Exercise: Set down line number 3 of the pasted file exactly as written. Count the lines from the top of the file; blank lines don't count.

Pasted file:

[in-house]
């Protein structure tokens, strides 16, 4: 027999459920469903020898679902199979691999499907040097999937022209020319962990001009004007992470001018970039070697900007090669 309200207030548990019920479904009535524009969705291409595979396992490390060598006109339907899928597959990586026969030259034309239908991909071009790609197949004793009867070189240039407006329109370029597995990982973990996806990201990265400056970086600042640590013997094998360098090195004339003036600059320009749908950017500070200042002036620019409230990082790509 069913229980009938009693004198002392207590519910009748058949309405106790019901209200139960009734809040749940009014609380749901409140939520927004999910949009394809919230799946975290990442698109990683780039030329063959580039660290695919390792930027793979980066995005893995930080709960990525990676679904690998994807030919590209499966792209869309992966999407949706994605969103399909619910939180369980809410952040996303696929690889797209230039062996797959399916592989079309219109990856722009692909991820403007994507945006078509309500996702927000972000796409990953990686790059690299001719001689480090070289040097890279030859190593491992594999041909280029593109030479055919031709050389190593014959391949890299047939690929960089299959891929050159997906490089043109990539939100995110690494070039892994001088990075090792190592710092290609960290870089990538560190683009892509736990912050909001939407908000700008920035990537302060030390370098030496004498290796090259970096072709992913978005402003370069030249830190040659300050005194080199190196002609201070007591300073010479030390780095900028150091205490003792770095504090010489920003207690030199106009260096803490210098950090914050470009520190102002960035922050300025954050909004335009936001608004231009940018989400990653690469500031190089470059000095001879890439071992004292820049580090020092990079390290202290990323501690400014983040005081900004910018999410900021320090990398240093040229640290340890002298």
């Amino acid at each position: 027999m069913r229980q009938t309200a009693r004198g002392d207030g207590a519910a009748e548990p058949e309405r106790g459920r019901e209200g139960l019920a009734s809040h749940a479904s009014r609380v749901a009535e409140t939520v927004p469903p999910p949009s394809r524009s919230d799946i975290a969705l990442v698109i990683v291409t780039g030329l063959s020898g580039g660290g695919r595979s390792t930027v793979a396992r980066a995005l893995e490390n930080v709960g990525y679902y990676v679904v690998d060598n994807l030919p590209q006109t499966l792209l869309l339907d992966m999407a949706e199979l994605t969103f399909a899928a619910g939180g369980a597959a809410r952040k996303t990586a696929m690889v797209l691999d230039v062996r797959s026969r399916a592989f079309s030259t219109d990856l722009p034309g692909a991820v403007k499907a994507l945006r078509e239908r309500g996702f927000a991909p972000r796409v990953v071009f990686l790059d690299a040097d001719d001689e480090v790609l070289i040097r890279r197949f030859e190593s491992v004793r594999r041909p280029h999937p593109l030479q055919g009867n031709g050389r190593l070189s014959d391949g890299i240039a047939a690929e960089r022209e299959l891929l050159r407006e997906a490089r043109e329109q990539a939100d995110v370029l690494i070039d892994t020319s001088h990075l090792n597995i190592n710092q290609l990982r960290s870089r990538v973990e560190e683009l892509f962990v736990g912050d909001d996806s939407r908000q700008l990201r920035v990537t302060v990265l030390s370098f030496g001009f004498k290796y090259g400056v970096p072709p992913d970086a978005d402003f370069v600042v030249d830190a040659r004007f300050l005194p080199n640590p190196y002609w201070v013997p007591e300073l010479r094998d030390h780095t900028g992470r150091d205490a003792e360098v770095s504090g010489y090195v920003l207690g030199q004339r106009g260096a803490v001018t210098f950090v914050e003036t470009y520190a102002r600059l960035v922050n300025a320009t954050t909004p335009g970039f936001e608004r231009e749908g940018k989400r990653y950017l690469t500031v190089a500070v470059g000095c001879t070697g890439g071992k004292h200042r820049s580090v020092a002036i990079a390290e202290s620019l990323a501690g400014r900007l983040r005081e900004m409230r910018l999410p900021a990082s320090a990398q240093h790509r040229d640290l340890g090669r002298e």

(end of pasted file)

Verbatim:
């Amino acid at each position: 027999m069913r229980q009938t309200a009693r004198g002392d207030g207590a519910a009748e548990p058949e309405r106790g459920r019901e209200g139960l019920a009734s809040h749940a479904s009014r609380v749901a009535e409140t939520v927004p469903p999910p949009s394809r524009s919230d799946i975290a969705l990442v698109i990683v291409t780039g030329l063959s020898g580039g660290g695919r595979s390792t930027v793979a396992r980066a995005l893995e490390n930080v709960g990525y679902y990676v679904v690998d060598n994807l030919p590209q006109t499966l792209l869309l339907d992966m999407a949706e199979l994605t969103f399909a899928a619910g939180g369980a597959a809410r952040k996303t990586a696929m690889v797209l691999d230039v062996r797959s026969r399916a592989f079309s030259t219109d990856l722009p034309g692909a991820v403007k499907a994507l945006r078509e239908r309500g996702f927000a991909p972000r796409v990953v071009f990686l790059d690299a040097d001719d001689e480090v790609l070289i040097r890279r197949f030859e190593s491992v004793r594999r041909p280029h999937p593109l030479q055919g009867n031709g050389r190593l070189s014959d391949g890299i240039a047939a690929e960089r022209e299959l891929l050159r407006e997906a490089r043109e329109q990539a939100d995110v370029l690494i070039d892994t020319s001088h990075l090792n597995i190592n710092q290609l990982r960290s870089r990538v973990e560190e683009l892509f962990v736990g912050d909001d996806s939407r908000q700008l990201r920035v990537t302060v990265l030390s370098f030496g001009f004498k290796y090259g400056v970096p072709p992913d970086a978005d402003f370069v600042v030249d830190a040659r004007f300050l005194p080199n640590p190196y002609w201070v013997p007591e300073l010479r094998d030390h780095t900028g992470r150091d205490a003792e360098v770095s504090g010489y090195v920003l207690g030199q004339r106009g260096a803490v001018t210098f950090v914050e003036t470009y520190a102002r600059l960035v922050n300025a320009t954050t909004p335009g970039f936001e608004r231009e749908g940018k989400r990653y950017l690469t500031v190089a500070v470059g000095c001879t070697g890439g071992k004292h200042r820049s580090v020092a002036i990079a390290e202290s620019l990323a501690g400014r900007l983040r005081e900004m409230r910018l999410p900021a990082s320090a990398q240093h790509r040229d640290l340890g090669r002298e």